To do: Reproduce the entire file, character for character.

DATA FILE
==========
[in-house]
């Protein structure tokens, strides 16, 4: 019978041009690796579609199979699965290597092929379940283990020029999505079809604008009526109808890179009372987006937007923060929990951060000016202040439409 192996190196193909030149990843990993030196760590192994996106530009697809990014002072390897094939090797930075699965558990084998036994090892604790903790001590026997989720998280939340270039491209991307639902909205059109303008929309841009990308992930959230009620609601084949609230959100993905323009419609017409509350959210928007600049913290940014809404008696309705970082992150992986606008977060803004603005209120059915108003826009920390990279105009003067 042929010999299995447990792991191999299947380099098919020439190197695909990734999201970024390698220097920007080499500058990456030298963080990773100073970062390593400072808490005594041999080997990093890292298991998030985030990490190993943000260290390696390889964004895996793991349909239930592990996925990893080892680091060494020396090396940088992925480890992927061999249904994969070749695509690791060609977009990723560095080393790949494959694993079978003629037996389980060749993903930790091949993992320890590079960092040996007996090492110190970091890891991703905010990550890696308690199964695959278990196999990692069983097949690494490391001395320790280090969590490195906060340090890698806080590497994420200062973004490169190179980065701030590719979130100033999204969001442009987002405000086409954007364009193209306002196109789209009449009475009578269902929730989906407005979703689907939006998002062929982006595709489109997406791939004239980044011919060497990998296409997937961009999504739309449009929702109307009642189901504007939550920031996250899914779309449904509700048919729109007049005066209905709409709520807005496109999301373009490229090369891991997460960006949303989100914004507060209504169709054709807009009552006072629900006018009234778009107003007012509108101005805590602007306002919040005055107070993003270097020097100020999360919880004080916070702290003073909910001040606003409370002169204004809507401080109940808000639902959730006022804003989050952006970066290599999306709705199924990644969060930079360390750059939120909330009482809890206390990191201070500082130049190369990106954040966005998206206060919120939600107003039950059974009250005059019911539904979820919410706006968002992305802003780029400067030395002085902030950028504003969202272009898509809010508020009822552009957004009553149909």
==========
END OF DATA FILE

[in-house]
């Protein structure tokens, strides 16, 4: 019978041009690796579609199979699965290597092929379940283990020029999505079809604008009526109808890179009372987006937007923060929990951060000016202040439409 192996190196193909030149990843990993030196760590192994996106530009697809990014002072390897094939090797930075699965558990084998036994090892604790903790001590026997989720998280939340270039491209991307639902909205059109303008929309841009990308992930959230009620609601084949609230959100993905323009419609017409509350959210928007600049913290940014809404008696309705970082992150992986606008977060803004603005209120059915108003826009920390990279105009003067 042929010999299995447990792991191999299947380099098919020439190197695909990734999201970024390698220097920007080499500058990456030298963080990773100073970062390593400072808490005594041999080997990093890292298991998030985030990490190993943000260290390696390889964004895996793991349909239930592990996925990893080892680091060494020396090396940088992925480890992927061999249904994969070749695509690791060609977009990723560095080393790949494959694993079978003629037996389980060749993903930790091949993992320890590079960092040996007996090492110190970091890891991703905010990550890696308690199964695959278990196999990692069983097949690494490391001395320790280090969590490195906060340090890698806080590497994420200062973004490169190179980065701030590719979130100033999204969001442009987002405000086409954007364009193209306002196109789209009449009475009578269902929730989906407005979703689907939006998002062929982006595709489109997406791939004239980044011919060497990998296409997937961009999504739309449009929702109307009642189901504007939550920031996250899914779309449904509700048919729109007049005066209905709409709520807005496109999301373009490229090369891991997460960006949303989100914004507060209504169709054709807009009552006072629900006018009234778009107003007012509108101005805590602007306002919040005055107070993003270097020097100020999360919880004080916070702290003073909910001040606003409370002169204004809507401080109940808000639902959730006022804003989050952006970066290599999306709705199924990644969060930079360390750059939120909330009482809890206390990191201070500082130049190369990106954040966005998206206060919120939600107003039950059974009250005059019911539904979820919410706006968002992305802003780029400067030395002085902030950028504003969202272009898509809010508020009822552009957004009553149909």